On all of my systems, all temp and swap files are on another drive or partion (usually D: @ Secondary Master) and all documents and files are stored on other drvs and partitions.

    So all that is left on the C:Windrv are programs and profiles. I have hundreds of programs loaded and my C: driv is typycally 3-5gb. So a fat32 file sys can easily use the 4k blocks for under 8gb, like NT.

    With the scenario above, I don't see any benefit to an nt file system, as even security is not an issue with program files, and i don't use compression with active programs. In the past, I have never noticed any performance differences between the 2 systems.

    So the the question is, what is your opinion of my opinion.

    PS: to enhance security and to cut down a files in my C: drv. I make an ISO file of the Installation files (i386 or win\option\cabs) and then remove the files. Then use Daemon virtual cd to mount the image, and instuct windows as to where the source files are (ex W:)
    this cuts down on disk size usage, makes backup images smaller (iso stored on a different partion/drv) and prevent viruses and trojans from attacking your source files, as they can't change or corrupt files within an .iso (some of the 'better' viruses were attacking system by altering source files, then when the win security tried to replace corrupted files it would do it with corrupted files, that were now approved!)
     
  18. Brian K

    Brian K Imaging Specialist

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    I use a similar approach except you are more efficient. My C: drive is 7 GB used space but total is 13 GB and I use NTFS.

    We are in agreement.

    http://radified.com/cgi-bin/YaBB/YaBB.cgi?board=general;action=display;num=1162262284;start=46#46
     
  19. Brian K

    Brian K Imaging Specialist

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    With my NTFS I use a BartPE CD to do this editing. For me, it's far better than using DOS. I'm DOS challenged.
     
  20. Clearline

    Clearline Registered Member

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    I recently worked on a LT 'Toshiba Tuffbook' that has no cd drv and only floppy disk. In order to load TI, I had to make a 6-7 disk floppy set (would not usb boot), to get network access, so I could stream images over, but as my xp images were all nt based, I could not edit the restored drvs, to get them to boot.

    On my base system, I keep about 6 blank partitions, so I can just drop an OS in them, arrange the files and then iso or TI them. I am now building fat32 XP homedrv systems.
     
  21. rhfritz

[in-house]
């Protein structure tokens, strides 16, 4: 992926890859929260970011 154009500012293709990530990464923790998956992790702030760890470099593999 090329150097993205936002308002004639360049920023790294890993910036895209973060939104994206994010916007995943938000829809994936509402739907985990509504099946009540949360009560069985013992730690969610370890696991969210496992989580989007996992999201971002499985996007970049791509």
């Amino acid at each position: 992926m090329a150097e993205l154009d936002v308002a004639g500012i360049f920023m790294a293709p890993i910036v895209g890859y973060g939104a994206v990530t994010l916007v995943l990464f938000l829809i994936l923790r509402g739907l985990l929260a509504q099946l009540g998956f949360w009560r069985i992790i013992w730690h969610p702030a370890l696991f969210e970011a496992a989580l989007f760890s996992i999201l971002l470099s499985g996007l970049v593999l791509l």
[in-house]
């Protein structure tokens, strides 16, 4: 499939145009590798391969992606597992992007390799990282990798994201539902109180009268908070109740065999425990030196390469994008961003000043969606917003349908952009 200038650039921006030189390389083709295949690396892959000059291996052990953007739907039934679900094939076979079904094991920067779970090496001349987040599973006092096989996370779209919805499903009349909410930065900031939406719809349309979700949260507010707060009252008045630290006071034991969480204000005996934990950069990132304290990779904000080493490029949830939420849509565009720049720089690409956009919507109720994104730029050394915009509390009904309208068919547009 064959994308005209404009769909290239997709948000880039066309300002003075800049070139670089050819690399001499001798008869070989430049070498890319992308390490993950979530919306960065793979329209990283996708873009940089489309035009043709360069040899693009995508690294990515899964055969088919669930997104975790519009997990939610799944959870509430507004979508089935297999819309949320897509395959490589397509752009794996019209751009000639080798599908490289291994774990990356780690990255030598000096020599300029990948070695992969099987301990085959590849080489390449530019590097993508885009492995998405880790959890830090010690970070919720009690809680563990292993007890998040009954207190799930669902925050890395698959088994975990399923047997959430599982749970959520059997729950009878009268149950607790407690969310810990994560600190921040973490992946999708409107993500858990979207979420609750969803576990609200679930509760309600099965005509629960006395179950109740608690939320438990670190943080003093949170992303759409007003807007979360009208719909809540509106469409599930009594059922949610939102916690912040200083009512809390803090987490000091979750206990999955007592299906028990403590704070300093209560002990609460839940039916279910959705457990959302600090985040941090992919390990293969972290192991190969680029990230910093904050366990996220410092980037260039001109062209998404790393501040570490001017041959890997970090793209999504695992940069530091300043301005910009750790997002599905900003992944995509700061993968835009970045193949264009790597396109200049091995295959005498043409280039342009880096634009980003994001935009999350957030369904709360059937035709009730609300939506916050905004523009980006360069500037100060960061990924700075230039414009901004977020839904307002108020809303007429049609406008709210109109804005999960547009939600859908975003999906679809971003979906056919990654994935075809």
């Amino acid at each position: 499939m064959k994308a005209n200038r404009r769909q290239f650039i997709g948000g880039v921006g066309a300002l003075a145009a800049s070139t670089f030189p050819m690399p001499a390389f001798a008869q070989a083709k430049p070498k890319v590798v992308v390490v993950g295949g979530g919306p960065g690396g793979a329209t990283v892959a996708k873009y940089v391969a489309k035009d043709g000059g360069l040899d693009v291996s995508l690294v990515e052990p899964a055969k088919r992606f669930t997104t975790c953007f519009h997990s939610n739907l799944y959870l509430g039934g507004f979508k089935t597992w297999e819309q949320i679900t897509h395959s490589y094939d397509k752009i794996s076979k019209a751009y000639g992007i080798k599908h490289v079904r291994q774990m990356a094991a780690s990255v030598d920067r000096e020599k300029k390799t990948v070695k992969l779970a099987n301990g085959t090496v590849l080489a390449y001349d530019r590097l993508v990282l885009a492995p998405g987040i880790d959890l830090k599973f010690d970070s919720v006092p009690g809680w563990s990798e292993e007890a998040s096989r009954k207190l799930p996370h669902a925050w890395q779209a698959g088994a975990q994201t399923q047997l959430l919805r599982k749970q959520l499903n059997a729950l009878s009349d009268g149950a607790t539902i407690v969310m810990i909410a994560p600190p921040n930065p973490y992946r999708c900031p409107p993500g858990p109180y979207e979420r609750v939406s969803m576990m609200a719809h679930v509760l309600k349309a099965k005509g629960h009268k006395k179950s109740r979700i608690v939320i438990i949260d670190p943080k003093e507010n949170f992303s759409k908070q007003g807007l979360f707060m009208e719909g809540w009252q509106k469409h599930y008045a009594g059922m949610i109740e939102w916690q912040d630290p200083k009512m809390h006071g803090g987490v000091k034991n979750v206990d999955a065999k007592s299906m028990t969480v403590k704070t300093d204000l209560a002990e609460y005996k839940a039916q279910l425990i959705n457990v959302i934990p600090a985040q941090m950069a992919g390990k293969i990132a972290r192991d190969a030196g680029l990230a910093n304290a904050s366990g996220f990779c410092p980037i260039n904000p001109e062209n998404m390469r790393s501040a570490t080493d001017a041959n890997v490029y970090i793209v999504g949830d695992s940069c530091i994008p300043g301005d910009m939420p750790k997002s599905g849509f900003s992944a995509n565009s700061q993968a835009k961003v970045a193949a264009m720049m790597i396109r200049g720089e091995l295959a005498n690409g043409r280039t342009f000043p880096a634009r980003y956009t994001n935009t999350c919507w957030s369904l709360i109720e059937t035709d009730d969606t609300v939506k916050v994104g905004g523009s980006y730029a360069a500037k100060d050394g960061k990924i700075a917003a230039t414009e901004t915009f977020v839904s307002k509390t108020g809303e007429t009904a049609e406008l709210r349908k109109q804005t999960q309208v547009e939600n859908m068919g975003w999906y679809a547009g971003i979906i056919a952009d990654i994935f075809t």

rhfritz Registered Member

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    So aside from getting the system up and running via a floppy, or using the "/HAL=path" command provided elsewhere, there's no way to fix this problem by editing the registry?
     
  22. Brian K

    Brian K Imaging Specialist

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    Does the floppy work?


    PS I'm still thinking about a fix. Could you let us see a copy of your boot.ini? Just copy and paste here.
     
    Last edited: Jan 9, 2007
  23. PMP

    PMP Registered Member

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    I had these same problems a couple of years ago and i no longer suffer this problem. Here is what i did:

    I simply copied the files on the root of my BOOT drive (c:\ which are not large and which include the three required files boot.ini, ntdetect and ntldr - NOTE: OF COURSE - do NOT copy the page or hib files ) and i put these into the root of all my XP systems that i have on many other drives/partitions. Then if i image an OS that is not my first boot drive i have all the required files in that imaged file. I actually got so fed up with this i copied the files into a folder to make it easier to do each time - bu then i am lazy heheh!!

    I use multiboot and i frequently restore OS to different partitions on different drives (IDE, SATA, RAID & USB/Firewire) and then whichever OS i select it always seems to work.

    HOWEVER: - if you use multiboot then beware - I found that i had, occasionally, to alter the Startup and recovery default OS list to correctly reflect the path where i changed OS installations to other drives. MY COMPUTER>PROPERTIES>ADVANCED>Startup & Recovery - Sytem startup.

    LASTLY - this may all change with VISTA.......

    Another Pete
     
  24. rhfritz

    rhfritz Registered Member

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    PMP:

    I had tried copying the files to the root of the C drive and then ended up with a "HAL.DLL corrupt or missing" message. I think there's other registry stuff that is somehow pointing to the D drive.

    Brian K:

    I'm sure the floppy would work. I could post it, but the boot.ini file looks "normal", again, owing to my belief that the remaining stuff referencing the other drive is in the registry. Keep in mind that I had also run bootcfg which neither substantively changed the file nor allowed the system to boot without D being present -- even when bootcfg, etc. was run when D wasn't present.

    Finally, this was a useful exercise in that it explains how we can end up with a non-bootable ATI image because it is missing the critical files. But in the end, since the MS and Acronis tools don't support an easy resolution, In my situation I'm just going to go back and make sure the 80gb drive is plugged into the correct controller, delete the D partition, and reload XP from scratch on C. I can restore D later.

    rf
     
  25. thomasjk

    thomasjk Registered Member

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    Read this excellent article that describes how to solve this type of problem http://www.short-media.com/review.php?r=313.